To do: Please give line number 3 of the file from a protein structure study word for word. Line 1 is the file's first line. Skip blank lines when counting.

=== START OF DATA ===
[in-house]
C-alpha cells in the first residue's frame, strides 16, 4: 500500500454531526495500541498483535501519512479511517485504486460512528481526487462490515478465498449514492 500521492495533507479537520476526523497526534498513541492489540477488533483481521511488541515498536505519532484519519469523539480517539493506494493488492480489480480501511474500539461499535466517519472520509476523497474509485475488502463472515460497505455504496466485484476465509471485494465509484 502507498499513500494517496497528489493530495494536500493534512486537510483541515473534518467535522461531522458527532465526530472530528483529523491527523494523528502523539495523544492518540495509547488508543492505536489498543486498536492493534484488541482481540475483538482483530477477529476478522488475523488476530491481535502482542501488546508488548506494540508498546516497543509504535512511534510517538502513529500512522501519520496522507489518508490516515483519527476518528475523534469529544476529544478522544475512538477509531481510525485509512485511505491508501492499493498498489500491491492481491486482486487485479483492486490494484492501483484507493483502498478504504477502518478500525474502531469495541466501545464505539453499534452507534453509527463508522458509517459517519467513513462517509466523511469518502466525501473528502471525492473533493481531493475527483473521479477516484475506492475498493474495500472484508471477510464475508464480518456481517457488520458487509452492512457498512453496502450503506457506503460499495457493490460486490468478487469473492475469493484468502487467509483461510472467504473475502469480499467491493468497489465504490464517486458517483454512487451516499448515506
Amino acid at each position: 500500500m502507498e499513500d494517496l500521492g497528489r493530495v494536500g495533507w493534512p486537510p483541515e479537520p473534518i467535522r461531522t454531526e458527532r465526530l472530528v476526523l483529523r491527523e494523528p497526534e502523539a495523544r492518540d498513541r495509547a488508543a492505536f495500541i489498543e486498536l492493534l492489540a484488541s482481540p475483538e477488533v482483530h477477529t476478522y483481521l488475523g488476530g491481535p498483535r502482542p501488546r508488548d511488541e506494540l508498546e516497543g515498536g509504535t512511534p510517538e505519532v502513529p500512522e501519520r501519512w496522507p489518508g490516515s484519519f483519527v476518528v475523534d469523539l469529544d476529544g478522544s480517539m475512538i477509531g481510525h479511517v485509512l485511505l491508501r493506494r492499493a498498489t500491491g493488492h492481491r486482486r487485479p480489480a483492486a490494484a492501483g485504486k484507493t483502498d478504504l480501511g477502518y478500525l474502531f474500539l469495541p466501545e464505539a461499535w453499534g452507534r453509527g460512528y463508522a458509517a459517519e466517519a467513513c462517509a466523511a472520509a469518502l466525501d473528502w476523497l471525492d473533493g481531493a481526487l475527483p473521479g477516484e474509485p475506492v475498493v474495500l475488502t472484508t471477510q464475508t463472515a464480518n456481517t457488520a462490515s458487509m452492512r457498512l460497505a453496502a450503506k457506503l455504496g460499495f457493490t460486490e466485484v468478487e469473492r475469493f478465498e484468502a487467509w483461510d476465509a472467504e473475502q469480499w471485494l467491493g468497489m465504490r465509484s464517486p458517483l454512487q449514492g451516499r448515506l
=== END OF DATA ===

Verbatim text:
Amino acid at each position: 500500500m502507498e499513500d494517496l500521492g497528489r493530495v494536500g495533507w493534512p486537510p483541515e479537520p473534518i467535522r461531522t454531526e458527532r465526530l472530528v476526523l483529523r491527523e494523528p497526534e502523539a495523544r492518540d498513541r495509547a488508543a492505536f495500541i489498543e486498536l492493534l492489540a484488541s482481540p475483538e477488533v482483530h477477529t476478522y483481521l488475523g488476530g491481535p498483535r502482542p501488546r508488548d511488541e506494540l508498546e516497543g515498536g509504535t512511534p510517538e505519532v502513529p500512522e501519520r501519512w496522507p489518508g490516515s484519519f483519527v476518528v475523534d469523539l469529544d476529544g478522544s480517539m475512538i477509531g481510525h479511517v485509512l485511505l491508501r493506494r492499493a498498489t500491491g493488492h492481491r486482486r487485479p480489480a483492486a490494484a492501483g485504486k484507493t483502498d478504504l480501511g477502518y478500525l474502531f474500539l469495541p466501545e464505539a461499535w453499534g452507534r453509527g460512528y463508522a458509517a459517519e466517519a467513513c462517509a466523511a472520509a469518502l466525501d473528502w476523497l471525492d473533493g481531493a481526487l475527483p473521479g477516484e474509485p475506492v475498493v474495500l475488502t472484508t471477510q464475508t463472515a464480518n456481517t457488520a462490515s458487509m452492512r457498512l460497505a453496502a450503506k457506503l455504496g460499495f457493490t460486490e466485484v468478487e469473492r475469493f478465498e484468502a487467509w483461510d476465509a472467504e473475502q469480499w471485494l467491493g468497489m465504490r465509484s464517486p458517483l454512487q449514492g451516499r448515506l